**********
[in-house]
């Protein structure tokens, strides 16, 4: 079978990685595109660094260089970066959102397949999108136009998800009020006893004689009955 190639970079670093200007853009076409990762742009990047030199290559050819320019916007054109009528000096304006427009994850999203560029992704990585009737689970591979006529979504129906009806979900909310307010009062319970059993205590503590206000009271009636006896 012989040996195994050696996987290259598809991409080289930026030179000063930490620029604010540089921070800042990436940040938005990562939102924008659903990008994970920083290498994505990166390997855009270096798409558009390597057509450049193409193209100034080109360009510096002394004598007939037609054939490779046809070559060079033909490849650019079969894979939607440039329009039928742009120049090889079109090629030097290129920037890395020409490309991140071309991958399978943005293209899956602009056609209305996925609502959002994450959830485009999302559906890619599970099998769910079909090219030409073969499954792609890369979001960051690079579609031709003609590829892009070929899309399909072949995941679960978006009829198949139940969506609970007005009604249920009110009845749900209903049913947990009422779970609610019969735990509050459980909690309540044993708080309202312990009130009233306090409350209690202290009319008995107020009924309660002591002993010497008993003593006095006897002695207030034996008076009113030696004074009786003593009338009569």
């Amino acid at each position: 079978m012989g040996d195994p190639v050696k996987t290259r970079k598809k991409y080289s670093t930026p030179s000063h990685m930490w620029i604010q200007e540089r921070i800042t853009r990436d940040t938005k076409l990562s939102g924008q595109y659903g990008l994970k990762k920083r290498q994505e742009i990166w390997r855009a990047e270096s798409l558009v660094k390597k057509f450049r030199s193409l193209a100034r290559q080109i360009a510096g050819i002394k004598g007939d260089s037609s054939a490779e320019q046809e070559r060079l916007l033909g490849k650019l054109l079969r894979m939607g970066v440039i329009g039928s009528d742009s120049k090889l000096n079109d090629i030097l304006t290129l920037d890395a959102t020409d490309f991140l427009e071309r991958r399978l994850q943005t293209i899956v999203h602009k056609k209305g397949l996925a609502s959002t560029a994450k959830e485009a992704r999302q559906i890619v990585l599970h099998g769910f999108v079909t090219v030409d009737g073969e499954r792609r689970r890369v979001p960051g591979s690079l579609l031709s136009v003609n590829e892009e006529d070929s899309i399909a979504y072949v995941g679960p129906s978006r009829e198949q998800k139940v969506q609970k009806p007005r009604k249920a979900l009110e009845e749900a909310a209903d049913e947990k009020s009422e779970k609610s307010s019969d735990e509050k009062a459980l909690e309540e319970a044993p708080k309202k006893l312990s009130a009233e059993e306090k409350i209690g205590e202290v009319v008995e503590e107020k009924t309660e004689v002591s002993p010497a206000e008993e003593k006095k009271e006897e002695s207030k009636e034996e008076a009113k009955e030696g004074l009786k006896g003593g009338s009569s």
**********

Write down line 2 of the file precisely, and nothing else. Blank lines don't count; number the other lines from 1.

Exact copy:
């Protein structure tokens, strides 16, 4: 079978990685595109660094260089970066959102397949999108136009998800009020006893004689009955 190639970079670093200007853009076409990762742009990047030199290559050819320019916007054109009528000096304006427009994850999203560029992704990585009737689970591979006529979504129906009806979900909310307010009062319970059993205590503590206000009271009636006896 012989040996195994050696996987290259598809991409080289930026030179000063930490620029604010540089921070800042990436940040938005990562939102924008659903990008994970920083290498994505990166390997855009270096798409558009390597057509450049193409193209100034080109360009510096002394004598007939037609054939490779046809070559060079033909490849650019079969894979939607440039329009039928742009120049090889079109090629030097290129920037890395020409490309991140071309991958399978943005293209899956602009056609209305996925609502959002994450959830485009999302559906890619599970099998769910079909090219030409073969499954792609890369979001960051690079579609031709003609590829892009070929899309399909072949995941679960978006009829198949139940969506609970007005009604249920009110009845749900209903049913947990009422779970609610019969735990509050459980909690309540044993708080309202312990009130009233306090409350209690202290009319008995107020009924309660002591002993010497008993003593006095006897002695207030034996008076009113030696004074009786003593009338009569």